Knee osteoarthritis (OA) is a degenerative joint condition and a leading cause of physical disability in the United States. Quadriceps weakness and inflammatory cytokines contribute to the pathogenesis of knee OA, and both of which, increase with vitamin D deficiency. Other micronutrients, such as vitamins C and E and β-carotene, modulate inflammatory cytokines and decrease during inflammation. The purpose of this study was to test the hypothesis that vitamin D deficiency associates with quadriceps weakness, an increase in serum cytokines, and a decrease in circulating micronutrients in subjects with knee OA. Subjects (age, 48±1 y; serum 25(OH)D, 25.8±1.1 ng/mL) with knee OA were categorized as vitamin D deficient (n=17; serum 25(OH)D≤20 ng/mL), insufficient (n=21; serum 25(OH)D 20-29 ng/mL), or sufficient (n=18; serum 25(OH)D≥30 ng/mL). Single-leg strength (concentric knee extension-flexion contraction cycles at 60 °/s) and blood cytokine, carotene (α and β), ascorbic acid, and tocopherol (α and γ) concentrations were measured. Quadriceps peak torque, average power, total work, and deceleration were significantly (all p<0.05) impaired with vitamin D deficiency. Serum γ-tocopherol concentrations were significantly (p<0.05) increased with vitamin D deficiency. In the vitamin D sufficient group, γ-tocopherol inversely correlated (r=-0.47, p<0.05) with TNF-α, suggesting a pro-inflammatory increase with a γ-tocopherol decrease despite a sufficient serum 25(OH)D concentration. We conclude that vitamin D deficiency is detrimental to quadriceps function, and in subjects with vitamin D sufficiency, γ-tocopherol could have an important anti-inflammatory role in a pathophysiological condition mediated by inflammation.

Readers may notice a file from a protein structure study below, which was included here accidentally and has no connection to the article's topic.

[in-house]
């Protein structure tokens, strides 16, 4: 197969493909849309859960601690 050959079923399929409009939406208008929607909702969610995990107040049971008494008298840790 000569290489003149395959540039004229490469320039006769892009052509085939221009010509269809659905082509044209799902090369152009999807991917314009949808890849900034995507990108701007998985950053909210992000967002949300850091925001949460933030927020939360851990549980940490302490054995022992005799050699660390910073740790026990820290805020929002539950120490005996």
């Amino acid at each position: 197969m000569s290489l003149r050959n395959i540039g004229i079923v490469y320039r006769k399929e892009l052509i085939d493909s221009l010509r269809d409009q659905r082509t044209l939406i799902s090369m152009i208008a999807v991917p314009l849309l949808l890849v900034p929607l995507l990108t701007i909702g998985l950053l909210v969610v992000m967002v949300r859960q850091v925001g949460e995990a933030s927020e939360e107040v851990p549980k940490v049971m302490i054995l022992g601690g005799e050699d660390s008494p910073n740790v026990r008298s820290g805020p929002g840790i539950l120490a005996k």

Keywords: Cytokines; Muscle strength; Vitamin D; Vitamin E.